When the Washington Capitals traded highly touted prospect Filip Forsberg last April, fans nearly rioted. Forsberg was sent to the Nashville Predators in return for winger Martin Erat and AHL center Michael Latta. The young Swede was projected to be a star player a few years on in the Caps organization – some even dubbed him the Caps’ number two offensive prospect. Erat was seen as a solid veteran producer, though he’s never scored more than 23 goals in a season. In light of Brooks Laich’s health concerns, a need for secondary scoring (provided by someone not named Evgeny Kuznetsov), and Washington’s need to win a Stanley Cup, general manager George McPhee made a shocking move late at the trade deadline.
Speculation was abundant, as rumors claimed that Alex Ovechkin was to be traded in return for Ryan Miller, or that Kuznetsov was finally coming to the NHL. While the latter would have been ideal (and the former horribly preposterous), it was swiftly revealed that Forsberg would report to Nashville, while Erat (who requested a trade) and Latta would be making their way to Washington and Hershey respectively.
Per usual, GMGM came under fire for trading away such a prized prospect. To be fair, much of the criticism was deserved – there’s little doubt that bringing Erat to DC was done with the intent to win a Stanley Cup, and to win one as soon as possible, regardless of repercussions down the road. Erat is thirty-two and isn’t getting any younger – a factor the Capitals took into consideration when deciding whether or not to resign Mike Ribeiro, who is 33. At the time of the trade, Forsberg was eighteen years old. Having never played in an NHL game, Forsberg’s talent and youth could have been a better long-term deal for the Caps.
But owner Ted Leonsis has made clear his longing to bring a Cup to DC. The players themselves have, too – and as of now, Troy Brouwer is the only Cap with a Stanley Cup ring. Caps fans are growing feistier than ever, especially as season tick by and the team fails to advance to the third round of the playoffs.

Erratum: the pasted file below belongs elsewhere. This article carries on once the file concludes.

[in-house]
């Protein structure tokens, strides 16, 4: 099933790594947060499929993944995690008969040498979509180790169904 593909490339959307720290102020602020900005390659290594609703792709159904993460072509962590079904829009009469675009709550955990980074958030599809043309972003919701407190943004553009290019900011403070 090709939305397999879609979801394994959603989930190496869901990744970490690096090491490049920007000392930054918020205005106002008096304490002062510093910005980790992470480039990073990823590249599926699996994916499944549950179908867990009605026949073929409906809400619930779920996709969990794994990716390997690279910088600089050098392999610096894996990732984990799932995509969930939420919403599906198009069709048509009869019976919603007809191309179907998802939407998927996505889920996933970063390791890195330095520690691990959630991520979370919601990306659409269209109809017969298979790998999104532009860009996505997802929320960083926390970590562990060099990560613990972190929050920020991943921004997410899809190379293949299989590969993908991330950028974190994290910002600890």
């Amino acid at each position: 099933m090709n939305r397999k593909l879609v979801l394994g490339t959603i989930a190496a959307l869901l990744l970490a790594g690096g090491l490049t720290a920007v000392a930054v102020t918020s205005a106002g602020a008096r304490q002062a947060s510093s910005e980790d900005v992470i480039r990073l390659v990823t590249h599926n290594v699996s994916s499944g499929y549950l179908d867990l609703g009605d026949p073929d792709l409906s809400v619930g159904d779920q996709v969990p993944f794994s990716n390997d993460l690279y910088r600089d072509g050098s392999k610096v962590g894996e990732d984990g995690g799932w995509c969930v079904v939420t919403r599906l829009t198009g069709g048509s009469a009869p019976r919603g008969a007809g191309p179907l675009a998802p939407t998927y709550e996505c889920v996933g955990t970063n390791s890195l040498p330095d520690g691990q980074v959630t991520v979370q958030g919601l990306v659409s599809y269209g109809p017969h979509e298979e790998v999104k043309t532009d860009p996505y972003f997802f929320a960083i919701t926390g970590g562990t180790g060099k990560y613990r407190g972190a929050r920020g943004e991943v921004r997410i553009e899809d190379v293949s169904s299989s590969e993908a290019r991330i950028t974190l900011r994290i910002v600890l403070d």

So, was McPhee justified in trading Forsberg? The Capitals are missing the secondary scoring threat that was once known as Alex Semin. Ribeiro temporarily filled the void by notching dozens of helpers, but in terms of sheer, raw goal-scoring, the Caps were left empty.
KHL star Evgeny Kuznetsov was supposed to fill those shoes. Drafted in 2010, Kuzya has made dozens of half-hearted but noncommittal statements hinting that he’d come play for the Caps, but none of those have come to fruition. Whether he’ll ever end up in the NHL is anyone’s guess, and trying to follow his drama-filled saga is like watching the stock market all day.
So, how does this relate to Erat? Like Kuznetsov, Forsberg is young, though he hasn’t yet shown what he can do at a higher level. But bear in mind he scored his first NHL goal on October 8th and has settled in nicely, while Erat is without any points thus far and is trapped on the fourth line alongside Jay Beagle and rookie Tom Wilson. Given Erat’s experience and talent, he should be playing on at least the third line and doing more than just grind work.
Not to mention, his ice time has dropped drastically – under Adam Oates, he’s at a career low. Erat has described the situation as “very frustrating”, which is understandable. He was brought in to play (most likely) as a top-six forward, yet his role has been downgraded immensely. Oates has indicated that he won’t fiddle with his lines just yet, either. It’s unlikely Erat will spend the remainder of the season playing the role of a bottom-six forward, but we’re barely a week into the season. It’s a time for experimentation, both subtle and drastic – in some ways, it’s like the preseason (during which Erat tried center for the first time in his pro career.)
Regardless of the specifics of Erat’s role with the Caps, one thing is clear. He must step up (or be given the opportunity to do so), or Washington will have squandered away one of its best prospects – and maybe a shot at the Stanley Cup – for a quick fix that could be a blemish for years to come.